- VRX Silica completed the drilling of test water holes at its Arrowsmith Central Project.
- Two water production holes will be drilled on the project to provide water for the processing plant.
- Test holes are targeting two aquifers located at a depth of 30m and 120m.
VRX Silica Limited (ASX:VRX), the Western Australia-based pure-play silica player, has successfully drill-tested and completed test water holes at the Arrowsmith Central Silica Sand Project. It is being considered as a step in the right direction as the company aims to bring the project to production.
Image source: © 2022 Kalkine Media® Data source: VRX update, 6 September 2022
VRX operates four world-class silica sand projects in WA; Arrowsmith North, Arrowsmith Central, Muchea and Boyatup. The company is planning the first production from the Arrowsmith Project by mid-2023. VRX has already signed an initial off-take term sheet for supply to the South Korean foundry industry. The company is also seeing strong interest from other potential customers in SE Asia.
Project location map (Image source: VRX update, 6 September 2022)
The Asia-Pacific region is a major hub for glassmaking, including solar panels and high-tech glass. The region is currently experiencing a shortfall in supply and increasing demand. Silica sand is a finite resource and is exhausting rapidly.
Infrastructure is another sector where sand is used extensively as the main ingredient in concrete. Several Asia-Pacific countries are facing shortages as regulatory norms make it difficult to mine this essential commodity.
The Arrowsmith North Project is expected to start production by mid-2023. The project has a life of mine of over 100 years with an Ore Reserve of 223Mt. The company is currently undertaking a Definitive Feasibility Study on the project.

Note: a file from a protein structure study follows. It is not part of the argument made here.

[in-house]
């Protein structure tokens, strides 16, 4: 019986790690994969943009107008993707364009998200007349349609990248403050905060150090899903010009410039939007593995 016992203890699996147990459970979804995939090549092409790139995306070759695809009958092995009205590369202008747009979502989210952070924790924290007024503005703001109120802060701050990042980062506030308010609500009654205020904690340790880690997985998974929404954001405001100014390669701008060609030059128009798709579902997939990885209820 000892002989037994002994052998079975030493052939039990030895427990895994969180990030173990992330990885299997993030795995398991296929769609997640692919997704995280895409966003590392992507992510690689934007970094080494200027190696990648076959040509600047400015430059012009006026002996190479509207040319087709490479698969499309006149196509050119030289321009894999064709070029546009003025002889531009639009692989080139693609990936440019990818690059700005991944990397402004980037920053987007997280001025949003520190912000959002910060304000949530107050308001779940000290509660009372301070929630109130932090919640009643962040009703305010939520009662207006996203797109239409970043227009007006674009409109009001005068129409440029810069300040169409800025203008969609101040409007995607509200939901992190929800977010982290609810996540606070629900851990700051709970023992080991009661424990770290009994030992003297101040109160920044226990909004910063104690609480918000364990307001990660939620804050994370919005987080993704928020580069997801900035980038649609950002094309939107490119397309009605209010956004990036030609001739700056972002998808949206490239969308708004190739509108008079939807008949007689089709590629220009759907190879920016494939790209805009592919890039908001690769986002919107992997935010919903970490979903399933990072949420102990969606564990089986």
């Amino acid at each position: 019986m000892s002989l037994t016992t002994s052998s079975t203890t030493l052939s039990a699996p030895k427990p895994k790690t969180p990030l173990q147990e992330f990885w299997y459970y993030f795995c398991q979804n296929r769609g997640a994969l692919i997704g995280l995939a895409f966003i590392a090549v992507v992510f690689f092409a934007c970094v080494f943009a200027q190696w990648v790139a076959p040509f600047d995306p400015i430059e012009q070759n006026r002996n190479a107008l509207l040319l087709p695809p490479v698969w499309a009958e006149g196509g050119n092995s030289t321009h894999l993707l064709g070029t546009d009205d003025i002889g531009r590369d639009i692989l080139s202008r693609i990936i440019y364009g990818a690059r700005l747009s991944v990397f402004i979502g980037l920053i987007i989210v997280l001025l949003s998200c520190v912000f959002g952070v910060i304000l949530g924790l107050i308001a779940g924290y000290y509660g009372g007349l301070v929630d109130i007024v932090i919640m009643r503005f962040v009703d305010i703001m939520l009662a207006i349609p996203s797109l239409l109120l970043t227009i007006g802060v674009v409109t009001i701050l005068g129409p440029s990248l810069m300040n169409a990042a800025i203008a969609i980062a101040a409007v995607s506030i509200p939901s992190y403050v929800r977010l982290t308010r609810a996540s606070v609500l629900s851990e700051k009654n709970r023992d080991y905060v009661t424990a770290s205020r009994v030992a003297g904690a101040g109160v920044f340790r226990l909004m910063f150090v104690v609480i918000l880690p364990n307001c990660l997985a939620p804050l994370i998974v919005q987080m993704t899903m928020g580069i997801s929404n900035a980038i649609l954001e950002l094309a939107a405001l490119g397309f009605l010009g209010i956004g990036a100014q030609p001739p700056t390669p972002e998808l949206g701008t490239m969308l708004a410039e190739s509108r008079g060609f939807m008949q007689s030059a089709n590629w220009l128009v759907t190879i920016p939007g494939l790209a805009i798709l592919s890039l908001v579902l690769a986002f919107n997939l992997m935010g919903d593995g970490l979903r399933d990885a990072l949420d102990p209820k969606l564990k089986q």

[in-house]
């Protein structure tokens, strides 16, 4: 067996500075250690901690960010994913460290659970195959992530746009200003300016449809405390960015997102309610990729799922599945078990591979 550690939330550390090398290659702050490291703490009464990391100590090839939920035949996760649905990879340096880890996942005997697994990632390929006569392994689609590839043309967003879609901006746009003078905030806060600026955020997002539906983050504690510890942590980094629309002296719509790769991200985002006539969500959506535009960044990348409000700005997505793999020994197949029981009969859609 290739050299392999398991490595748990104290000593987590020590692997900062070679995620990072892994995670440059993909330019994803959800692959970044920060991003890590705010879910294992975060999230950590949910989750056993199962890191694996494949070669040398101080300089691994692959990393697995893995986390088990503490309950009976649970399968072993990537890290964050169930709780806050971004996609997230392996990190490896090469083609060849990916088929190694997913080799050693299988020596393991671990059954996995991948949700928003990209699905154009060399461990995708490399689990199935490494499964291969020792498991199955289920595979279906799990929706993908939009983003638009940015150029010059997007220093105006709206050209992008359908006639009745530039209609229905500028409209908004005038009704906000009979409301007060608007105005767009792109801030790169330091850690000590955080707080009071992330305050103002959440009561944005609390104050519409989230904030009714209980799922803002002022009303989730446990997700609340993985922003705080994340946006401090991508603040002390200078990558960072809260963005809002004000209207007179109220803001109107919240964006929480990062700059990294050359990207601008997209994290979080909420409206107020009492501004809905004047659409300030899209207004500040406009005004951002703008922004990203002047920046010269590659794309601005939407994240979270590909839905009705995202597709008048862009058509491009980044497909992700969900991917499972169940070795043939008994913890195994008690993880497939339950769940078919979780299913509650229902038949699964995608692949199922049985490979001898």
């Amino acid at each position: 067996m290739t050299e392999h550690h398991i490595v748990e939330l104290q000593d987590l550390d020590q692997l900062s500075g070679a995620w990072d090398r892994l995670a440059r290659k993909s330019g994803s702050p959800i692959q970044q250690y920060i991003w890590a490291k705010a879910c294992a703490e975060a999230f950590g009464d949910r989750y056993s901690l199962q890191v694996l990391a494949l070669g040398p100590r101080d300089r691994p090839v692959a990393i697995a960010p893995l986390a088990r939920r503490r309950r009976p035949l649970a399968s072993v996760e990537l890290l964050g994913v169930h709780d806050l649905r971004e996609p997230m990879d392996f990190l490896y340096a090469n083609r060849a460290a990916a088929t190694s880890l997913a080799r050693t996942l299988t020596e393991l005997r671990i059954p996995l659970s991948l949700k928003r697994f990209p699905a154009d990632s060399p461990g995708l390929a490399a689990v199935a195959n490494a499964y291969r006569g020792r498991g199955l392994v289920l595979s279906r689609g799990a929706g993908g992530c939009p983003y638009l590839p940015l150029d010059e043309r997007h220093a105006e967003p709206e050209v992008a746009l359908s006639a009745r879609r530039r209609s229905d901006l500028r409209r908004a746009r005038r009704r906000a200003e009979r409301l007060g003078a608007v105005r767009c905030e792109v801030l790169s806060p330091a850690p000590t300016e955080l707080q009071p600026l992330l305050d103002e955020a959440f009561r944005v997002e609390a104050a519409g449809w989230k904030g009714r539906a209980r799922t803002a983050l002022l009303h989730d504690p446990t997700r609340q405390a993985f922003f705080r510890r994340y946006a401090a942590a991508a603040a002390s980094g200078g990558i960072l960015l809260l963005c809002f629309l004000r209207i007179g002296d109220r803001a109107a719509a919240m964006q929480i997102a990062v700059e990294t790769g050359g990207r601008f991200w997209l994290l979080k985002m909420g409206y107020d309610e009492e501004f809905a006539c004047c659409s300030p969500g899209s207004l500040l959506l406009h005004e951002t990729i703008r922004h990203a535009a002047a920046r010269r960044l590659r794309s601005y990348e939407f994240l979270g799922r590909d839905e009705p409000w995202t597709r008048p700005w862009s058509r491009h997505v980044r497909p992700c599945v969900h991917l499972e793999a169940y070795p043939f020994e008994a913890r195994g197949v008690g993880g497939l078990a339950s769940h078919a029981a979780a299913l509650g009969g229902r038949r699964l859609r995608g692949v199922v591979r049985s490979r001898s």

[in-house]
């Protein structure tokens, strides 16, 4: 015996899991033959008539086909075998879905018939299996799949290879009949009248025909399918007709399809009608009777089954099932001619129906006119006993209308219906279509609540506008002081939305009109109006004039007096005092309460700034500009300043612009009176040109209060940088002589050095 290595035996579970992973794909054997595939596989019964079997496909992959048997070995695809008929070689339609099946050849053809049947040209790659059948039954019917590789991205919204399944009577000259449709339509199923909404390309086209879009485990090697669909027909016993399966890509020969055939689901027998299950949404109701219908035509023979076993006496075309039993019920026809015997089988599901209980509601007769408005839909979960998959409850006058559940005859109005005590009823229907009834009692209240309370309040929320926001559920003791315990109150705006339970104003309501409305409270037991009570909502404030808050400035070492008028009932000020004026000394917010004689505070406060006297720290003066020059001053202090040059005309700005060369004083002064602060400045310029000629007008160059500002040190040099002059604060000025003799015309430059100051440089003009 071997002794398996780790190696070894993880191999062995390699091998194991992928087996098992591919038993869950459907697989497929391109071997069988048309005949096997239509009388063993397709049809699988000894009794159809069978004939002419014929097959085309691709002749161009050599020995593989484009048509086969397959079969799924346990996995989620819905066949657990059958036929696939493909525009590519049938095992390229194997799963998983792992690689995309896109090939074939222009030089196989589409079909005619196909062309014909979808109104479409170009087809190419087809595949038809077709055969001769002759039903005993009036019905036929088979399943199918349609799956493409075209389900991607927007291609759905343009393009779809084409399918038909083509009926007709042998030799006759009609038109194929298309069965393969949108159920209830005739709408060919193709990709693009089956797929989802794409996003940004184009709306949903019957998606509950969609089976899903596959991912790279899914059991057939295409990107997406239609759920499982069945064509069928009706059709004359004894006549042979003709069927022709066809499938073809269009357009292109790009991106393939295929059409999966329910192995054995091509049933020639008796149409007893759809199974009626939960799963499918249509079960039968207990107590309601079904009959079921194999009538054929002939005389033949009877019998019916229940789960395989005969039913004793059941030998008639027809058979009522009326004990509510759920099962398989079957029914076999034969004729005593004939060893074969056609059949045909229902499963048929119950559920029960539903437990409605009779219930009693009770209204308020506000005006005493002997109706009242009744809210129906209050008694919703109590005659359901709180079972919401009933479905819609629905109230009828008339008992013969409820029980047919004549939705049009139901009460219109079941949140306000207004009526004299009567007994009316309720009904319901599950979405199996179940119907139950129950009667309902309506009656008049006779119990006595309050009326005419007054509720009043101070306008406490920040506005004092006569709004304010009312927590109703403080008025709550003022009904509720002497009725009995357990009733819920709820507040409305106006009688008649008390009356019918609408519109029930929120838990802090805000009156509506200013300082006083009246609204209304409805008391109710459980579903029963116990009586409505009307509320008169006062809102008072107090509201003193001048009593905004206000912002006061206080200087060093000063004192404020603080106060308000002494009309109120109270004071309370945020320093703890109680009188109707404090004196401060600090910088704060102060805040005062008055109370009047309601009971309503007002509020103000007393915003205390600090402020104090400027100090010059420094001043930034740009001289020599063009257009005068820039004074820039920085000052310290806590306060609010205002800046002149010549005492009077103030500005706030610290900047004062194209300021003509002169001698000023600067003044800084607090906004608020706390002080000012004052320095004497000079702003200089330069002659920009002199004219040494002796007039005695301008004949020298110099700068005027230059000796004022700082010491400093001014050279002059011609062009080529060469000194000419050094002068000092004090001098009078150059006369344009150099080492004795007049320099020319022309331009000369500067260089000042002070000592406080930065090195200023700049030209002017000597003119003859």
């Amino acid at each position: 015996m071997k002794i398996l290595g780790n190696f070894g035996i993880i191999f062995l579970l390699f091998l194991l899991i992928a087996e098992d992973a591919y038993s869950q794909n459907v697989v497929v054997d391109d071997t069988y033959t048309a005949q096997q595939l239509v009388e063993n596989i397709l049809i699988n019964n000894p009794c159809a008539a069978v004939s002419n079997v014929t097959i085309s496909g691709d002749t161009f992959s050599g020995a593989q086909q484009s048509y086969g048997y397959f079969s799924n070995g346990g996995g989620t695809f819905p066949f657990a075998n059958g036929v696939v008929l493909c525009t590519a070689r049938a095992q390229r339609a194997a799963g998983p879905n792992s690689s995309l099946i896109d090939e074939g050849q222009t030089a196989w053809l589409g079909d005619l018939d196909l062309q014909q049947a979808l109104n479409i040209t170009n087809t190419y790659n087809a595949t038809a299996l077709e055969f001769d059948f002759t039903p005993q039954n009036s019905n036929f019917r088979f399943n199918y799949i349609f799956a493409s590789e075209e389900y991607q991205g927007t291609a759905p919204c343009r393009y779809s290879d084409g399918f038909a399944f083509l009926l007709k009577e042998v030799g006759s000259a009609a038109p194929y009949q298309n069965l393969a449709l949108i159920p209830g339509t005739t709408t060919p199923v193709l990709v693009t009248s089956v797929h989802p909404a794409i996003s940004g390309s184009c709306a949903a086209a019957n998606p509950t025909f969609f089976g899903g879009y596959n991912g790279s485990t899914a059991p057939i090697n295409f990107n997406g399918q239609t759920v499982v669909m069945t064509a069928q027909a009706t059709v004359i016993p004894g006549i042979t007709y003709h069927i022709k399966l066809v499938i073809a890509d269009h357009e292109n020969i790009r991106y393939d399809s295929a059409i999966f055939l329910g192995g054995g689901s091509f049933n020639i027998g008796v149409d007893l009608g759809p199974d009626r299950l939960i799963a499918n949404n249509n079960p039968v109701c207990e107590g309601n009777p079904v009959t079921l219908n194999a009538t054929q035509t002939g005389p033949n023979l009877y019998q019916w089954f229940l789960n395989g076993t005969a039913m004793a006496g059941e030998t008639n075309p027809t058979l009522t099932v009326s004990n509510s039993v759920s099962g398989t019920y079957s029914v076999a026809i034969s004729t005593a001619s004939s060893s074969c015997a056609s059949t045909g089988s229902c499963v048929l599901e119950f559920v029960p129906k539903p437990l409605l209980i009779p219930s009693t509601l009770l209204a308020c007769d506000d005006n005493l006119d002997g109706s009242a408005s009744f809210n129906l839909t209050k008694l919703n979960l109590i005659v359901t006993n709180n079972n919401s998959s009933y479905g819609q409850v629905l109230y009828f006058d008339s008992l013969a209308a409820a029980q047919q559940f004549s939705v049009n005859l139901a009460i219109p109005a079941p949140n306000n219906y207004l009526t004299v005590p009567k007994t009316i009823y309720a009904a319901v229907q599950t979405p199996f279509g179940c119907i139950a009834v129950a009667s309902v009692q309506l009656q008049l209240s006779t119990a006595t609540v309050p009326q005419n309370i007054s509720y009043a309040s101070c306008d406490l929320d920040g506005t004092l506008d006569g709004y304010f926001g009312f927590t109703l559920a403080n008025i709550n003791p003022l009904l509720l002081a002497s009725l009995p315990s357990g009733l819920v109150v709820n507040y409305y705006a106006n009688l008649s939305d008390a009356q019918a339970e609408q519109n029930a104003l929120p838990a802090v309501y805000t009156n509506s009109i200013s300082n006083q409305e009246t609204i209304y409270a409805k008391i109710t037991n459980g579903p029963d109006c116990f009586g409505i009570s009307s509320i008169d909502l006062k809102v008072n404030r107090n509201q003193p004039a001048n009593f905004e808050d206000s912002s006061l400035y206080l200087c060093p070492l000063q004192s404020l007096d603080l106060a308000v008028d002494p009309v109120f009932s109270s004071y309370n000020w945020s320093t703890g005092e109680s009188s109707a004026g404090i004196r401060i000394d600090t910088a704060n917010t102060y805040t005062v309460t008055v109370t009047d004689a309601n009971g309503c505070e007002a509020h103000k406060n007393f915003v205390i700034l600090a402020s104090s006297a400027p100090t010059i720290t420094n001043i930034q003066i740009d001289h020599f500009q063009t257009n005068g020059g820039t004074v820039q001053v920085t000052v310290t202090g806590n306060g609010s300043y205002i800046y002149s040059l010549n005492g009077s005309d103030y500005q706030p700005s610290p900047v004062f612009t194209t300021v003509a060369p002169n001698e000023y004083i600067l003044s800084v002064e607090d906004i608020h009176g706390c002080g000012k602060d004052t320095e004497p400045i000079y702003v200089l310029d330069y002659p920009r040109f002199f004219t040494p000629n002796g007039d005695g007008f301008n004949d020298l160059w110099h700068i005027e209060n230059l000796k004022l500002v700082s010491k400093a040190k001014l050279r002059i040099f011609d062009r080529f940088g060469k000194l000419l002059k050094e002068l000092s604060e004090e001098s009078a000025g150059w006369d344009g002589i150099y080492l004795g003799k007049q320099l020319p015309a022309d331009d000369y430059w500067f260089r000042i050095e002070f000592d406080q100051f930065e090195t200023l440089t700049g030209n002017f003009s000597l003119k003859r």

For the processing of the mined material, VRX is working on 2Mtpa, a specially tailored processing plant with a patented process circuit.
Test holes were drilled, targeting two potential aquifers located at a depth of 30m and 120m. The geological and geophysical logging of the holes indicates a significant potential for high flows of good-quality groundwater. Also, VRX believes that both the aquifers are not connected with the superficial water table.
VRX is taking the services of a licensed water bore driller. The drilling was undertaken after VRX secured a Licence to Construct or Alter a Well from the Department of Water and Environment Regulations (DWER).
VRX had applied for the allocation of 900,000 Kl of water, and it has been accepted by the DWER. The company will require another licence – 5C to pump out and utilise water, which the company will apply for once bores are constructed.
Location map of water holes on the project (Image source: VRX update, 6 September 2022)